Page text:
Exclusive Interview: Hacking The iPhone Through SMS

Explaining The Vulnerability

Alan: So, in essence, you’re slowly transmitting the machine code for a full fledged application of your own, only it’s done over 140 bytes at a time?

Charlie: Sort of. I am also carefully setting things up so that memory is in a predictable fashion. Normally, the layout of memory is very unpredictable. But if you make enough allocations of a particular size, you can start to introduce some predictability. This technique is sometimes called heap feng shui, and is used to make exploits that rely on certain conditions more reliable. For example, I have to make sure data I control shows up right before this array that I can access before the first element.

This attack is especially dangerous for a few reasons. One is that it doesn't require any user interaction. Normally, I do browser exploits where you have to get a user to go to a particular site. Here, I can attack your phone while it’s in your pocket or on the charger or whatever. The other thing that makes it really bad is the process that handles SMS messages, CommCenter, runs as root and has no restrictions. By comparison, the browser runs as the lowly "mobile" user and has a sandbox, which prevents it from doing things like forking or sending SMS messages.

Alan: So how did you first discover the vulnerability?

Charlie: I found the bug by sending in thousands of malformed SMS messages to the device, a process known as fuzzing.

Alan: So, the injection framework allowed you direct access to CommCenter? Thousands? Were you sending thousands of random strings and tracking the output?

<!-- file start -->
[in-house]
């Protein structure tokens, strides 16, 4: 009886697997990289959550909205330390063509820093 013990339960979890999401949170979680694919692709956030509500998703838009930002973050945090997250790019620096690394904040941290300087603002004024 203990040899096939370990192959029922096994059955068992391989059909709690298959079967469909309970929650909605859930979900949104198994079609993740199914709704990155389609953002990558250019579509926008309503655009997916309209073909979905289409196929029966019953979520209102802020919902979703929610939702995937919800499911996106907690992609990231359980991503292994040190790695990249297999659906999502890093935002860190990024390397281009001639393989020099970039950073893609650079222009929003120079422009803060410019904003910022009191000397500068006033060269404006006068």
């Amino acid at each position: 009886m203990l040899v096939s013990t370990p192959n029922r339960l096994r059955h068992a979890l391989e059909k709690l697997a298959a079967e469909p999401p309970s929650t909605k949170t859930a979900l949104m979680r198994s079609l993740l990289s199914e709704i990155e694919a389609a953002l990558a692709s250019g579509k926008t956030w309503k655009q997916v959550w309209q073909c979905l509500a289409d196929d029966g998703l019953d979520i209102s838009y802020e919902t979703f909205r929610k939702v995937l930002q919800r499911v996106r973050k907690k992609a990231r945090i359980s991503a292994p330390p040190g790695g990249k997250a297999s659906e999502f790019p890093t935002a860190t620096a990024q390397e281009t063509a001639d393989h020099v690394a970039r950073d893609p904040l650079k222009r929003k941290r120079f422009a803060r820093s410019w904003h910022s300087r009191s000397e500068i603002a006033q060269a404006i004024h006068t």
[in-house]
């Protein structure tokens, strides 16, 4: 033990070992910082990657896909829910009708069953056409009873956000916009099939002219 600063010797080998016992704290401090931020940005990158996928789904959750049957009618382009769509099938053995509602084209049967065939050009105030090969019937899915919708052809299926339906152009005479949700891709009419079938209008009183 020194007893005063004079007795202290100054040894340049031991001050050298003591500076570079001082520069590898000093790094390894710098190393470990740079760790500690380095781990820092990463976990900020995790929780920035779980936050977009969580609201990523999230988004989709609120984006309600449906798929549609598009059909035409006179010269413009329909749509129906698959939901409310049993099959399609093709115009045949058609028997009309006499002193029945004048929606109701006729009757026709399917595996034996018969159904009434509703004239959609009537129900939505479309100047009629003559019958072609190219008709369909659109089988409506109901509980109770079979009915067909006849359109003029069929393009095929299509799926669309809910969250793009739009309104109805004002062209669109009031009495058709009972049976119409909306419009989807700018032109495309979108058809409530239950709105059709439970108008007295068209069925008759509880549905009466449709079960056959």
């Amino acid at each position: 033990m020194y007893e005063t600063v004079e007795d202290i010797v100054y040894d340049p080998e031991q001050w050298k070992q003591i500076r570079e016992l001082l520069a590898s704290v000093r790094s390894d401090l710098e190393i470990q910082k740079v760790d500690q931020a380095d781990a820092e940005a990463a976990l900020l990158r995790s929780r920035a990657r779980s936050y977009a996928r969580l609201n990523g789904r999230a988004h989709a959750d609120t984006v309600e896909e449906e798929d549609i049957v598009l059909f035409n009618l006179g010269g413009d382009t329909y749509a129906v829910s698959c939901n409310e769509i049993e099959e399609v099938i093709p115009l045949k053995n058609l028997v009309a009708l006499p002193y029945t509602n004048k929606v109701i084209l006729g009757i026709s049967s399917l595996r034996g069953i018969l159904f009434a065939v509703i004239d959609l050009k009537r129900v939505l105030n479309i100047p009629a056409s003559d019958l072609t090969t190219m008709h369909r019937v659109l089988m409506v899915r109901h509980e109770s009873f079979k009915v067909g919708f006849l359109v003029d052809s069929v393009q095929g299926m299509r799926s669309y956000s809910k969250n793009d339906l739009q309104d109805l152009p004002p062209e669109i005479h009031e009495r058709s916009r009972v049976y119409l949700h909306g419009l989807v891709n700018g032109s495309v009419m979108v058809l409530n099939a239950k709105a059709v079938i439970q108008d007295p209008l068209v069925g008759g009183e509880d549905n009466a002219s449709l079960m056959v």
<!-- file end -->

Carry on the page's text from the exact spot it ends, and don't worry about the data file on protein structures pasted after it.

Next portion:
Charlie: Actually, the framework sat right between CommCenter and the modem on the device. The framework relays all the information from the modem to CommCenter and also could inject SMS messages as well. In this way, there was no way for CommCenter to know if the message had really come from the modem or if it had come for us. 

The data wasn’t totally random. The way it works is you take good data, obtained by reading the SMS-related specifications, and add small anomalies to them. So the whole SMS message is legitimate except one small part. Repeat this for all small parts. It takes a lot of effort to generate these types of test cases.

Alan: So, once you had identified the vulnerability, what did it take to move it toward the exploit stage?

Charlie: As for writing the exploit, it was extremely difficult. I'm used to writing browser exploits where you have a lot of control in the environment. You can make the browser do whatever you want using JavaScript and HTML. This allows the attacker to set up memory in very predictable ways. Here, I was limited to 140 byte SMS messages and the process performed a lot of actions between each message. It took me about 2.5 weeks to get it all worked out, but it was really cool when it worked.

Alan: 2.5 weeks? Wow. That’s essentially nothing compared to how long the iPhone has been around. Was this in the original iPhone software?

Charlie: The bug’s probably been there forever. I checked back to iPhone OS 2.2. That's the scary thing. How many other bugs like this do bad guys know about? I'm a smart guy, but there are plenty of people as smart and smarter than me out there who can find these kinds of bugs.

  • burnley14
    Wow, don't make Charlie angry. He can take over your phone remotely and kill you with it.
  • ethaniel
    Unless he hacks Chuck Norris's iPhone. That would be the end of him. :P
  • ossie
    As usual, mr. Charlie "no more free bugs" just likes to overemphasize his findings - free advertising is always great - but it seems his greediness isn't finding the proper nourishment (read cash from blackmailed manufacturers).